(THIS ARTICLE IS MACHINE TRANSLATED by Google from Norwegian)
“Until last year, we had a boat to go out with to stop the small boats. Today, this wreck is all that's left. The boat collapsed, and the coast guard in Tripoli did not send any compensation. Now we can no longer control the coast. The consequence is that anything can happen here. ”
This is what Isaa, commander of the Coast Guard in Garabulli, says, a town 60 kilometers east of Tripoli. He is about 40 years. He is wearing military pants and a worn shirt. When I meet him, he sits alone on a wooden bench, with a radio transmitter beside him, and looks out to sea. The Coast Guard headquarters, whose responsibility is to follow this part of the deserted coastlines, is just a cement house overlooking the small harbor. It's empty, with no equipment. Two small bays extend on each side of the house.
"Look over there," he says, pointing to the trees around the bend. "It's the easiest side to put the inflatables off; The coast is surrounded by forest where smugglers gather the migrants in the evening before sending them out. As a coastguard I can't do anything, I only have my own family's boat, the same one we use to fish. When I see a rubber boat on the way out, I leave alone and try to save them. But most of the time it's like I gather. "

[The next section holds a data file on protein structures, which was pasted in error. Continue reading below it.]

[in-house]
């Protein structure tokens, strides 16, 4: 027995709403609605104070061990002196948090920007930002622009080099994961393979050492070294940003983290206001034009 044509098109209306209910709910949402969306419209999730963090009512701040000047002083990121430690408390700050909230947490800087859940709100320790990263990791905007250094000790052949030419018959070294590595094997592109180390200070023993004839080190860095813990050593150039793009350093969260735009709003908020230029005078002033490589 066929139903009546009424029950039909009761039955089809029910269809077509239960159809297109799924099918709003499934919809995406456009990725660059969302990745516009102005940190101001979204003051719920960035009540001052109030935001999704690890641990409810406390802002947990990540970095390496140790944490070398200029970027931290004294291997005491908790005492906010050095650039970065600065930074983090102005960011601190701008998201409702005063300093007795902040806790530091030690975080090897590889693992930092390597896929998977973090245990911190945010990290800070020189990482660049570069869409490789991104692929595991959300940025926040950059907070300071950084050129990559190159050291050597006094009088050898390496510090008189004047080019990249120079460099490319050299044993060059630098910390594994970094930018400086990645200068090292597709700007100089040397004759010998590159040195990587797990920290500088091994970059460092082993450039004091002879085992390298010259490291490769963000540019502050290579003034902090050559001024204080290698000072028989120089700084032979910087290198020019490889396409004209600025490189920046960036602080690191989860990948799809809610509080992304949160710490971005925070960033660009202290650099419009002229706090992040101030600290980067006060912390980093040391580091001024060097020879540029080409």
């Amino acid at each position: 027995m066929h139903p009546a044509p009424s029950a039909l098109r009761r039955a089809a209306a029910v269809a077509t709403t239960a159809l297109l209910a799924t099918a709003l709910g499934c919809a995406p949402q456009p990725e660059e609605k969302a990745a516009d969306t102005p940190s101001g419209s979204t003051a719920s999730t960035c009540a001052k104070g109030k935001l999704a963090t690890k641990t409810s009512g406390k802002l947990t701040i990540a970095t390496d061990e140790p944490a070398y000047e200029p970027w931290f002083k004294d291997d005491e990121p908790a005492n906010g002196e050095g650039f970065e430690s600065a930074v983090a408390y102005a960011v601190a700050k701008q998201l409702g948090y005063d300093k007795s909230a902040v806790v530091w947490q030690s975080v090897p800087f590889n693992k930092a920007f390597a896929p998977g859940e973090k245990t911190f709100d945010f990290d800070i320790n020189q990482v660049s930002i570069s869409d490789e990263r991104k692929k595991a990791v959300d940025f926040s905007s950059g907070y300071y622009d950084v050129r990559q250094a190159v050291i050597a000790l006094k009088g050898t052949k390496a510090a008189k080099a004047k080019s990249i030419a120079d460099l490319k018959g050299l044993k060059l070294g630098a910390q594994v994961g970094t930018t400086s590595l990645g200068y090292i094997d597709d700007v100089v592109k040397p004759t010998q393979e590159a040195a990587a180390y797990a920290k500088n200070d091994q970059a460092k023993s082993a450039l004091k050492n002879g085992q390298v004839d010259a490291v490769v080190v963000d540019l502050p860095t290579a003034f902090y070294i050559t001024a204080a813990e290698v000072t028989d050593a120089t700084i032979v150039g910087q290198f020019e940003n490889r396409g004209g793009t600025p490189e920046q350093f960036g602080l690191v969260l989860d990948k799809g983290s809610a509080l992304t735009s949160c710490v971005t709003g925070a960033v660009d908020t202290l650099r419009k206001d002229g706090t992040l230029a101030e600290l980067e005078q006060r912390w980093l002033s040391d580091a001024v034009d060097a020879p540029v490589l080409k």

Threatened by human traffickers. We walk along the harbor and Isaa looks around – he is afraid that someone will see us. He shows me some videos on his cell phone. It's fluid like he filmed the last time he tried to rescue migrants from the ocean with his family's boat.
In a video, Isaa is seen with a rope, which he ties around a dead woman's body to drag the body closer to the boat and into shore. When he gets alive, you hear only the desperate screams of those holding his rope as the last chance to survive.